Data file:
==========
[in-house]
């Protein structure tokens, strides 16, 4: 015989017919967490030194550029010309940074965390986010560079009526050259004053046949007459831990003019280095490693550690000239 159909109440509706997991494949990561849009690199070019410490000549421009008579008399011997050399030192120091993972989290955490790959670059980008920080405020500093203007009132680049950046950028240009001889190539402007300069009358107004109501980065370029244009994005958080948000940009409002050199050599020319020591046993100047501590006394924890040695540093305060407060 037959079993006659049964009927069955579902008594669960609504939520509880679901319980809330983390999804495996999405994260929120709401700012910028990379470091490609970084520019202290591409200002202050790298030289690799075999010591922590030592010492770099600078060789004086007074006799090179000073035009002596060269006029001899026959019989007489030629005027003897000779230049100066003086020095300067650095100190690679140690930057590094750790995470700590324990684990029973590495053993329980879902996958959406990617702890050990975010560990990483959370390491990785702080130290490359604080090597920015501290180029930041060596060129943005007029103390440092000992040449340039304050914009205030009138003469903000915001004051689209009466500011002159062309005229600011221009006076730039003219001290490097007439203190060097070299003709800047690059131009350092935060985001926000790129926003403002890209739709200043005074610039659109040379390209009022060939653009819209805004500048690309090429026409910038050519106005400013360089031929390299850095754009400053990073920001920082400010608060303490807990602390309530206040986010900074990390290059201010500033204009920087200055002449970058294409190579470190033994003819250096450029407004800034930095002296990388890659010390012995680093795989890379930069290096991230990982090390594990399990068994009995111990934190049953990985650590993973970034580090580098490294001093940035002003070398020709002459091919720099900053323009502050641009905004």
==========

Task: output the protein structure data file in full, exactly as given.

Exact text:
[in-house]
């Protein structure tokens, strides 16, 4: 015989017919967490030194550029010309940074965390986010560079009526050259004053046949007459831990003019280095490693550690000239 159909109440509706997991494949990561849009690199070019410490000549421009008579008399011997050399030192120091993972989290955490790959670059980008920080405020500093203007009132680049950046950028240009001889190539402007300069009358107004109501980065370029244009994005958080948000940009409002050199050599020319020591046993100047501590006394924890040695540093305060407060 037959079993006659049964009927069955579902008594669960609504939520509880679901319980809330983390999804495996999405994260929120709401700012910028990379470091490609970084520019202290591409200002202050790298030289690799075999010591922590030592010492770099600078060789004086007074006799090179000073035009002596060269006029001899026959019989007489030629005027003897000779230049100066003086020095300067650095100190690679140690930057590094750790995470700590324990684990029973590495053993329980879902996958959406990617702890050990975010560990990483959370390491990785702080130290490359604080090597920015501290180029930041060596060129943005007029103390440092000992040449340039304050914009205030009138003469903000915001004051689209009466500011002159062309005229600011221009006076730039003219001290490097007439203190060097070299003709800047690059131009350092935060985001926000790129926003403002890209739709200043005074610039659109040379390209009022060939653009819209805004500048690309090429026409910038050519106005400013360089031929390299850095754009400053990073920001920082400010608060303490807990602390309530206040986010900074990390290059201010500033204009920087200055002449970058294409190579470190033994003819250096450029407004800034930095002296990388890659010390012995680093795989890379930069290096991230990982090390594990399990068994009995111990934190049953990985650590993973970034580090580098490294001093940035002003070398020709002459091919720099900053323009502050641009905004």